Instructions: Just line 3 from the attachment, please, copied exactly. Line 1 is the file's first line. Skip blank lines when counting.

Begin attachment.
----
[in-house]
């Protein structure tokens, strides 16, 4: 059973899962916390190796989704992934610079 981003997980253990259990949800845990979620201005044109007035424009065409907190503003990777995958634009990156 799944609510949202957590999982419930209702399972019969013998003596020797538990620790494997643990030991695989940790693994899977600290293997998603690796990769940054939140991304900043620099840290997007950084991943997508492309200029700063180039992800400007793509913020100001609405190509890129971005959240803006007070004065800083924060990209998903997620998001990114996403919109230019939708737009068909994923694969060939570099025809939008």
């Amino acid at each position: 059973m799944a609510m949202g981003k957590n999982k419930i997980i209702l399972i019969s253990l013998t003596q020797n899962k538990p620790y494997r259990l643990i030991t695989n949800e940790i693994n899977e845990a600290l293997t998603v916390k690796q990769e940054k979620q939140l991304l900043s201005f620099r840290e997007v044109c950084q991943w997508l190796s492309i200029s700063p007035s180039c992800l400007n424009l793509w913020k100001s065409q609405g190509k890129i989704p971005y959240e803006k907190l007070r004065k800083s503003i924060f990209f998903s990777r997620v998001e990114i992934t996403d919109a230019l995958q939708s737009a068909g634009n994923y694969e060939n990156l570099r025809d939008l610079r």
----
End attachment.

């Amino acid at each position: 059973m799944a609510m949202g981003k957590n999982k419930i997980i209702l399972i019969s253990l013998t003596q020797n899962k538990p620790y494997r259990l643990i030991t695989n949800e940790i693994n899977e845990a600290l293997t998603v916390k690796q990769e940054k979620q939140l991304l900043s201005f620099r840290e997007v044109c950084q991943w997508l190796s492309i200029s700063p007035s180039c992800l400007n424009l793509w913020k100001s065409q609405g190509k890129i989704p971005y959240e803006k907190l007070r004065k800083s503003i924060f990209f998903s990777r997620v998001e990114i992934t996403d919109a230019l995958q939708s737009a068909g634009n994923y694969e060939n990156l570099r025809d939008l610079r």